#> ML2 ML1 ML3
#> Correlation of (regression) scores with factors 0.99 1.00 0.82
#> Multiple R square of scores with factors 0.98 1.00 0.68
#> Minimum correlation of possible factor scores 0.96 0.99 0.36
The output info for the null hypothesis of no common factors is in the statement “The degrees of freedom for the null model ..”
The output info for the null hypothesis that number of factors is sufficient is in the statement “The total number of observations was …”
One factor is not enough, two is sufficient, and not enough data for 3 factors (df of 2 and NA for pvalue). Hence, we should use 2factor model.
22.4 Discriminant Analysis
Suppose we have two or more different populations from which observations could come from. Discriminant analysis seeks to determine which of the possible population an observation comes from while making as few mistakes as possible

This is an alternative to logistic approaches with the following advantages:
when there is clear separation between classes, the parameter estimates for the logic regression model can be surprisingly unstable, while discriminant approaches do not suffer
If X is normal in each of the classes and the sample size is small, then discriminant approaches can be more accurate
Notation
Similar to MANOVA, let \(\mathbf{y}_{j1},\mathbf{y}_{j2},\dots, \mathbf{y}_{in_j} \sim iid f_j (\mathbf{y})\) for \(j = 1,\dots, h\)
Let \(f_j(\mathbf{y})\) be the density function for population j . Note that each vector \(\mathbf{y}\) contain measurements on all \(p\) traits
 Assume that each observation is from one of \(h\) possible populations.
 We want to form a discriminant rule that will allocate an observation \(\mathbf{y}\) to population j when \(\mathbf{y}\) is in fact from this population
22.4.1 Known Populations
The maximum likelihood discriminant rule for assigning an observation \(\mathbf{y}\) to one of the \(h\) populations allocates \(\mathbf{y}\) to the population that gives the largest likelihood to \(\mathbf{y}\)
Consider the likelihood for a single observation \(\mathbf{y}\), which has the form \(f_j (\mathbf{y})\) where j is the true population.
Since \(j\) is unknown, to make the likelihood as large as possible, we should choose the value j which causes \(f_j (\mathbf{y})\) to be as large as possible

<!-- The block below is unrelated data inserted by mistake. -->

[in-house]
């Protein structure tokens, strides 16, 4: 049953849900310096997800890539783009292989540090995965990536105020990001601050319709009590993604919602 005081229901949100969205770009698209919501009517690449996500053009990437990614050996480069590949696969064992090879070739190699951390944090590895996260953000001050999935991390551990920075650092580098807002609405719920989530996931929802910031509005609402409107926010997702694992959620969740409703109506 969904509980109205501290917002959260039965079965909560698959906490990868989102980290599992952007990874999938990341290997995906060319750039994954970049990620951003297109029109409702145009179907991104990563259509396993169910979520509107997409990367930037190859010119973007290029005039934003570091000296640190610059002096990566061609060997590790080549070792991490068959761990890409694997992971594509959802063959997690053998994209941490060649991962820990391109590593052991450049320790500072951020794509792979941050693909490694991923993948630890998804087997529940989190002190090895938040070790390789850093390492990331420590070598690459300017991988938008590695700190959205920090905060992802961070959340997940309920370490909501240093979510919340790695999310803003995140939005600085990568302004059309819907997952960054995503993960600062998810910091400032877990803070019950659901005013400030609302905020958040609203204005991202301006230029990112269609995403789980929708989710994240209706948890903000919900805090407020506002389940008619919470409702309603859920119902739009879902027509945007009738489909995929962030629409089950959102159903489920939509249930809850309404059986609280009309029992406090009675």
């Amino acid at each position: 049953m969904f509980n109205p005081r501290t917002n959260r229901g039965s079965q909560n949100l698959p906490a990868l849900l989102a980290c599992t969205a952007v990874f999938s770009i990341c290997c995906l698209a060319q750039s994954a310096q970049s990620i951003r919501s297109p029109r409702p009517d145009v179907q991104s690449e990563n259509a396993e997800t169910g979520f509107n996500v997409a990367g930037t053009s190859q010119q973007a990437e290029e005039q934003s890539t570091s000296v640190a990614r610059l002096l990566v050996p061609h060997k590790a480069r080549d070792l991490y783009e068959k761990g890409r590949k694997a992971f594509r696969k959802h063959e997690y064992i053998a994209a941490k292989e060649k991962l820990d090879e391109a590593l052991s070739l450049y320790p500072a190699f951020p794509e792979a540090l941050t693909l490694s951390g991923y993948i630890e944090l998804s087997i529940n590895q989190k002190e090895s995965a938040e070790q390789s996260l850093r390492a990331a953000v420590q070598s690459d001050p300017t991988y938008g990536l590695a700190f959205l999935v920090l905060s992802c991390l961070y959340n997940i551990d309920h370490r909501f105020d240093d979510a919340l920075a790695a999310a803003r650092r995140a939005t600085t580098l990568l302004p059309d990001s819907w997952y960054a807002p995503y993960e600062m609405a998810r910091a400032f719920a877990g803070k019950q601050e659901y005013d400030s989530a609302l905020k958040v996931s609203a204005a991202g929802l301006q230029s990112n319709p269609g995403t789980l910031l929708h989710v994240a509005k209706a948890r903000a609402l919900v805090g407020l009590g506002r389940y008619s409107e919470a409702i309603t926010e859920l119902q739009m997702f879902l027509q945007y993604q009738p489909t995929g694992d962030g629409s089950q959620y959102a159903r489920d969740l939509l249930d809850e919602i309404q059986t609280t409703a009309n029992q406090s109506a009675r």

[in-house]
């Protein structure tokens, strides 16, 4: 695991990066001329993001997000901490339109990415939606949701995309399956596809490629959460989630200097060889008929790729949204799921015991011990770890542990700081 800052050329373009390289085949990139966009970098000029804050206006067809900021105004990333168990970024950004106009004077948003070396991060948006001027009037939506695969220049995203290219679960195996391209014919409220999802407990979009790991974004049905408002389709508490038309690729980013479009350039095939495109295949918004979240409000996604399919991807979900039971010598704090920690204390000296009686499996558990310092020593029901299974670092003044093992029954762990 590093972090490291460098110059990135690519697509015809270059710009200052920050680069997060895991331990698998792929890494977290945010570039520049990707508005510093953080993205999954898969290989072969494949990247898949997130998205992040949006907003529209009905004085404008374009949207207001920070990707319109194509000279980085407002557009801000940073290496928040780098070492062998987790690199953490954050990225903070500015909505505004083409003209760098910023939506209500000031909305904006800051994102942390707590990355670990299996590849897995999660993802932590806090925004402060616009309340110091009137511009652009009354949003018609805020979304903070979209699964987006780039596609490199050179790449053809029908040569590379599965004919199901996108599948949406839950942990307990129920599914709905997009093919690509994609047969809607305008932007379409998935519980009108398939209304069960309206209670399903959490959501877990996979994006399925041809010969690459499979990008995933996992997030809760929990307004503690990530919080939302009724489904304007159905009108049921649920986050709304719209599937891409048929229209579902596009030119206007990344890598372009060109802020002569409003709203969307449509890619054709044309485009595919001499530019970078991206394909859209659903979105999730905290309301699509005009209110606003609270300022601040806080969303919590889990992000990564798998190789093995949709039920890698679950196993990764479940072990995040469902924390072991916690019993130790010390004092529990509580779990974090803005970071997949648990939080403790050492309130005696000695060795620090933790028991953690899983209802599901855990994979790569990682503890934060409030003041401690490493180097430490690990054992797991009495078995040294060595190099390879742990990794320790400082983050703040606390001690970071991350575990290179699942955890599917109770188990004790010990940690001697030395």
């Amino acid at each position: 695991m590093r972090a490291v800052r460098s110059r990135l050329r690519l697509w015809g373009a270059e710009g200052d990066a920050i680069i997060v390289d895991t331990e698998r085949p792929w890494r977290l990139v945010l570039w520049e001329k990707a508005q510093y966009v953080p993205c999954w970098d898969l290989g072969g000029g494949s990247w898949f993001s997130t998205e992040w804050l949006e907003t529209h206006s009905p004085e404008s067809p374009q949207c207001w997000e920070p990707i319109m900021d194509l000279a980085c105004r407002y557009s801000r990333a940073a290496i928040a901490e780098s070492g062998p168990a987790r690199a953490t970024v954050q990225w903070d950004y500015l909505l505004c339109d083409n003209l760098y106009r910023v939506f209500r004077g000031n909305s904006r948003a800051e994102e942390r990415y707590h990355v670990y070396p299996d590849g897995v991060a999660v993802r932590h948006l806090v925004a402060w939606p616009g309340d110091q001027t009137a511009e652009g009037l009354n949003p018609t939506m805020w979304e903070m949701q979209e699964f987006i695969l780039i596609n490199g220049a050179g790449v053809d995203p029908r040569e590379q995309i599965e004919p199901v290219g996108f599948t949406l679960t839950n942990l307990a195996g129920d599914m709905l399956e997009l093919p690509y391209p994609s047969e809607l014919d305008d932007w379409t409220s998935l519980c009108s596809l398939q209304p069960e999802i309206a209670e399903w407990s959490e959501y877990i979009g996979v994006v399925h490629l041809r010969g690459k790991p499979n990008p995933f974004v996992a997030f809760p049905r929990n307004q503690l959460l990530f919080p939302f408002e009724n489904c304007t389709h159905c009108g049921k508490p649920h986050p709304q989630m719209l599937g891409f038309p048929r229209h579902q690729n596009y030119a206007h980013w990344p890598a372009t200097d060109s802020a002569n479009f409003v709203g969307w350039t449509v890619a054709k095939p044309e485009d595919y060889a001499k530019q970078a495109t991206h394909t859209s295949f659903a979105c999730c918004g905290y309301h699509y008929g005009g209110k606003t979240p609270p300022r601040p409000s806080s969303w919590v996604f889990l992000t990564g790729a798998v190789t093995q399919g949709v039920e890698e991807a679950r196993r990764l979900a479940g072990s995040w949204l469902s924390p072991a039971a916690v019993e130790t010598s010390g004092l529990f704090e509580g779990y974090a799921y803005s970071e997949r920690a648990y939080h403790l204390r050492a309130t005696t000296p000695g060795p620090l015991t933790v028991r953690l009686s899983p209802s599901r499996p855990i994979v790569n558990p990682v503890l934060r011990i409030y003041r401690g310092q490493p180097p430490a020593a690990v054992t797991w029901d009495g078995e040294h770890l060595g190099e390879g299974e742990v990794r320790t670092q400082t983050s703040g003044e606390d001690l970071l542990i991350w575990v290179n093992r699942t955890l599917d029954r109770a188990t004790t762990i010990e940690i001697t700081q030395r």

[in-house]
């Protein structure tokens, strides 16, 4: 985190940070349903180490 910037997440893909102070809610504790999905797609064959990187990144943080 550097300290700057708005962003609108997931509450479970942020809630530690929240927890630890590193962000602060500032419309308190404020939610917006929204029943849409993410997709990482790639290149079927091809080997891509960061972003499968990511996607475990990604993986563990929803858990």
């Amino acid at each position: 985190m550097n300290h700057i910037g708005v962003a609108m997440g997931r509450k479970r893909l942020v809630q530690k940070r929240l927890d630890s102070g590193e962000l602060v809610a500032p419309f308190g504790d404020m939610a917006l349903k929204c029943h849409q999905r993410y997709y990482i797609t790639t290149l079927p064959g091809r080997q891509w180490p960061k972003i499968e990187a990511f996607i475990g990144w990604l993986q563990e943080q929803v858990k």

Consider a simple univariate example. Suppose we have data from one of two binomial populations.
The first population has \(n= 10\) trials with success probability \(p = .5\)
The second population has \(n= 10\) trials with success probability \(p = .7\)
to which population would we assign an observation of \(y = 7\)

Note:
\(f(y = 7n = 10, p = .5) = .117\)
\(f(y = 7n = 10, p = .7) = .267\) where \(f(.)\) is the binomial likelihood.
Hence, we choose the second population
Another example
We have 2 populations, where
First population: \(N(\mu_1, \sigma^2_1)\)
Second population: \(N(\mu_2, \sigma^2_2)\)
The likelihood for a single observation is
\[ f_j (y) = (2\pi \sigma^2_j)^{1/2} \exp\{ \frac{1}{2}(\frac{y  \mu_j}{\sigma_j})^2\} \]
Consider a likelihood ratio rule
\[ \begin{aligned} \Lambda &= \frac{\text{likelihood of y from pop 1}}{\text{likelihood of y from pop 2}} \\ &= \frac{f_1(y)}{f_2(y)} \\ &= \frac{\sigma_2}{\sigma_1} \exp\{\frac{1}{2}[(\frac{y  \mu_1}{\sigma_1})^2 (\frac{y  \mu_2}{\sigma_2})^2] \} \end{aligned} \]
Hence, we classify into
pop 1 if \(\Lambda >1\)
pop 2 if \(\Lambda <1\)
for ties, flip a coin
Another way to think:
we classify into population 1 if the “standardized distance” of y from \(\mu_1\) is less than the “standardized distance” of y from \(\mu_2\) which is referred to as a quadratic discriminant rule.
(Significant simplification occurs in th special case where \(\sigma_1 = \sigma_2 = \sigma^2\))
Thus, we classify into population 1 if
\[ (y  \mu_2)^2 > (y  \mu_1)^2 \]
or
\[ y \mu_2 > y  \mu_1 \]
and
\[ 2 \log (\Lambda) = 2y \frac{(\mu_1  \mu_2)}{\sigma^2} + \frac{(\mu_1^2  \mu_2^2)}{\sigma^2} = \beta y + \alpha \]
Thus, we classify into population 1 if this is less than 0.
Discriminant classification rule is linear in y in this case.
22.4.1.1 Multivariate Expansion
Suppose that there are 2 populations
\(N_p(\mathbf{\mu}_1, \mathbf{\Sigma}_1)\)
\(N_p(\mathbf{\mu}_2, \mathbf{\Sigma}_2)\)
\[ \begin{aligned} 2 \log(\frac{f_1 (\mathbf{x})}{f_2 (\mathbf{x})}) &= \log\mathbf{\Sigma}_1 + (\mathbf{x}  \mathbf{\mu}_1)' \mathbf{\Sigma}^{1}_1 (\mathbf{x}  \mathbf{\mu}_1) \\ & [\log\mathbf{\Sigma}_2+ (\mathbf{x}  \mathbf{\mu}_2)' \mathbf{\Sigma}^{1}_2 (\mathbf{x}  \mathbf{\mu}_2) ] \end{aligned} \]